The Wedding at Cana

‘And the third day there was a marriage in Cana of Galilee; and the mother of Jesus was there: And both Jesus was called, and his disciples, to the marriage. And when they wanted wine, the mother of Jesus saith unto him, They have no wine. Jesus saith unto her, Woman, what have I to do with thee? mine hour is not yet come. His mother saith unto the servants, Whatsoever he saith unto you, do it. And there were set there six waterpots of stone, after the manner of the purifying of the Jews, containing two or three firkins apiece. Jesus saith unto them, Fill the waterpots with water. And they filled them up to the brim. And he saith unto them, Draw out now, and bear unto the governor of the feast. And they bare it. When the ruler of the feast had tasted the water that was made wine, and knew not whence it was: (but the servants which drew the water knew;) the governor of the feast called the bridegroom, And saith unto him, Every man at the beginning doth set forth good wine; and when men have well drunk, then that which is worse: but thou hast kept the good wine until now.This beginning of miracles did Jesus in Cana of Galilee, and manifested forth his glory; and his disciples believed on him.’
                                                                                                                                                                                          John 2:  1-11
  Christ's first miracle has given rise to much theological debate. Why was it a good idea to encourage the drinking of large quantities of wine? And why was Jesus so off-hand with his mother?
   The problem with the word 'woman' is one of translation, and of contemporary perception. The sense of the original Greek word was entirely courteous, but there isn't an entirely satisfactory English equivalent. When my wife and I were in Crete, the Greek speaking staff in the hotel addressed all women guests as 'lady', and for modern readers this might be an improvement. Raymond E. Brown In The Gospel and Epistles of John suggests that the word here is a reference to Genesis; Mary is the new Eve. (Thanks to Frank DeStefano for contributing this.)

  So, with considerable trepidation, I am going to attempt something I have never done before: my own translation of the Bible! How about:
  'My Lady, why do you ask this of me? My time has not yet come.'  (Comments to the address on the home page!)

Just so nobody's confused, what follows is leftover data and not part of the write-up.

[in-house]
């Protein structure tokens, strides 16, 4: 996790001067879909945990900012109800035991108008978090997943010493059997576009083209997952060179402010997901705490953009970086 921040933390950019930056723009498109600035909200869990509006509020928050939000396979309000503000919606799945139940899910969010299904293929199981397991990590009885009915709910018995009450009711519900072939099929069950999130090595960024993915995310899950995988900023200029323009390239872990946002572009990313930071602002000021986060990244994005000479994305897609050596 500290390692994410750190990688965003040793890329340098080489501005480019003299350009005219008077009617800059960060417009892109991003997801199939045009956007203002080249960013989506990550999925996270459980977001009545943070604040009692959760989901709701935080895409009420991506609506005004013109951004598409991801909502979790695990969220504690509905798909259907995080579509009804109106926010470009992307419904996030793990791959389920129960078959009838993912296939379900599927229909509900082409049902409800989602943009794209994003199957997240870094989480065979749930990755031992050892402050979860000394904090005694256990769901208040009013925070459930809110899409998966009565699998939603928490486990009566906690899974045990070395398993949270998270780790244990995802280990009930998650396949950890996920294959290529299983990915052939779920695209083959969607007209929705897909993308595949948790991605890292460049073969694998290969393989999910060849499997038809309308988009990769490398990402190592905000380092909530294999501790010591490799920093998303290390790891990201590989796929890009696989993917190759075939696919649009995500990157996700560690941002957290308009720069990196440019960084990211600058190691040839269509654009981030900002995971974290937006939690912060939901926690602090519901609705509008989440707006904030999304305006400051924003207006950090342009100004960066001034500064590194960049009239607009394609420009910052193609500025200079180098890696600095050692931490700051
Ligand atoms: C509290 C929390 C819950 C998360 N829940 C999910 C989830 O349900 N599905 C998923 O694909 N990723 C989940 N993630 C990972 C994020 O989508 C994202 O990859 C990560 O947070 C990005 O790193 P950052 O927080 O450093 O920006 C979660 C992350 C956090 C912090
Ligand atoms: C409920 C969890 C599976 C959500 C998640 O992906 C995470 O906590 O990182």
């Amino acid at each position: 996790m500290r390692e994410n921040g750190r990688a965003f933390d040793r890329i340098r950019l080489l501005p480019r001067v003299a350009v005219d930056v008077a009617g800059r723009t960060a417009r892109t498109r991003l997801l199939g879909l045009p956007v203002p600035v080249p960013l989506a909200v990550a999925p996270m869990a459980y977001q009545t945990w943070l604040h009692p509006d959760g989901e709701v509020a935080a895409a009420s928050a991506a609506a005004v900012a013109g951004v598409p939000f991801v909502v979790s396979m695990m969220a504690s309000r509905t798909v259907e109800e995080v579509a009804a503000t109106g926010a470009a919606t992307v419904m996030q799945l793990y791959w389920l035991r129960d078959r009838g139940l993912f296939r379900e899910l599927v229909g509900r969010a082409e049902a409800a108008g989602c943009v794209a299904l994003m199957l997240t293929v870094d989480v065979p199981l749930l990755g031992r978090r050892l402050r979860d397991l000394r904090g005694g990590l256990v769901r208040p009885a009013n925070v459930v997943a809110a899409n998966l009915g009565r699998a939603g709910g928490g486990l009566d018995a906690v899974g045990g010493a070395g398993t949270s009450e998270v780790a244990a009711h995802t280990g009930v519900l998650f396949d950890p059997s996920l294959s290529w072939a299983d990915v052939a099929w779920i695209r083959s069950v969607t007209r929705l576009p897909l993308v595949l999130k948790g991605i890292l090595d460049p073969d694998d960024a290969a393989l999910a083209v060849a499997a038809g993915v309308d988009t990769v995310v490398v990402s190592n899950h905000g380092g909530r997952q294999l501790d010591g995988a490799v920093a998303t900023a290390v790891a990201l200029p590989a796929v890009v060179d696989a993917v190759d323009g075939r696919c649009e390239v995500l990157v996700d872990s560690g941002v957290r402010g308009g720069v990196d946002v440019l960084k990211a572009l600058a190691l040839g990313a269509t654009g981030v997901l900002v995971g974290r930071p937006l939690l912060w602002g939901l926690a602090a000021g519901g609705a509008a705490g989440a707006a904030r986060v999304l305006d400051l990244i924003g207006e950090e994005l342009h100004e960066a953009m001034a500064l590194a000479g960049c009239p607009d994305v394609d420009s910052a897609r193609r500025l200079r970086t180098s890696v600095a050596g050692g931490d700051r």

As far as the wine is concerned, it is suggested that the consumption of it at a wedding was considered a sacrament rather than just an excuse to get totally sloshed. The conversion can be seen as a reminder of the turning of water into blood by Moses in Exodus, and a precursor of the Eucharist where wine is turned into the blood of Christ. 
  Whatever the theology, there is no doubt that artists made the most of the possibilities, with some spectacularly over-the-top pictures, none more so than Veronese's. There is also humour here too; look at Giotto's portly steward having a swig.

Giotto: Scrovegni Chapel Padua.

Bosch: Museum Boijmans Van Beuningen, Rotterdam

Tintoretto: Santa Maria della Salute, Venice

Veronese: Louvre. (Pinched by Napoleon from San Giorgio Maggiore, Venice.)

 Firkins and wine jars. 

  How much is a firkin? Alfred Edersheim has this to say in  The Life and Times of Jesus the Messiah (1883):
 'Here it may be well to add, as against objectors, that it is impossible to state with certainty the exact measure represented by the two or three firkins apiece.' For, although we know that the term metretes (Translated in the A.V. as 'Firkin') was intended as an equivalent for the Hebrew bath, yet three different kinds of bath were at the time used in Palestine: the common Palestinian or wilderness' bath, that of Jerusalem, and that of Sepphoris. The common Palestinian bath' was equal to the Roman amphora, containing about 5 ¼ gallons, while the Sepphoris bath  corresponded to the Attic metretes, and would contain about 8 ½ gallons. In the former case, therefore, each of these pots might have held from 10 ½ to 15 ¾ gallons; in the latter, from 17 to 25 ½. Reasoning on the general ground that the so-called Sepphoris measurement was common in Galilee, the larger quantity seems the more likely, though by no means certain.'
   Around 120 gallons of wine seems more than enough, though perhaps not  for Veronese. What is clear is that artists had no idea how big those jars should be.
  In 2010 we were in Ravenna, and popped in to the church of Santa Maria in Porto. There are so many wonderful things to see in Ravenna, and  this church isn't really a regular port of call on the tourist trail. Maybe it should be - it claims to have one of the six jars used at the wedding at Cana. I apologise for my rather poor photograph - I didn't think to take a close-up at the time. (It's in the glass case in the centre of the picture.)

   Two thoughts. Firstly, as a genuine relic, it's not very convincing - you wouldn't get 20-odd gallons in that. But . . . could it be that Tintoretto knew of it? There are many links between Venice and Ravenna. Compare it with the painting above and see what you think. 
   To see a more convincing jar you will need to travel to Kafr Kanna in Israel, the traditional (though not undisputed) location for the wedding feast. 
    The relics on view there do hint, sadly, at the imperative to attract tourists. There are two churches, one Franciscan, one Orthodox, both claiming to be built on the site of the wedding feast. And, yes, you've guessed it, they both have a 'genuine' wine jar used at the biblical feast  on show. Given that there were six, this is possible, I suppose. Inevitably, local wine (and jars to put it in) is now big business in Kafr Kanna. Well, good luck to them - making a living is never easy. 

Jar from the Franciscan 'Wedding' church

Jar from St George's Orthodox church

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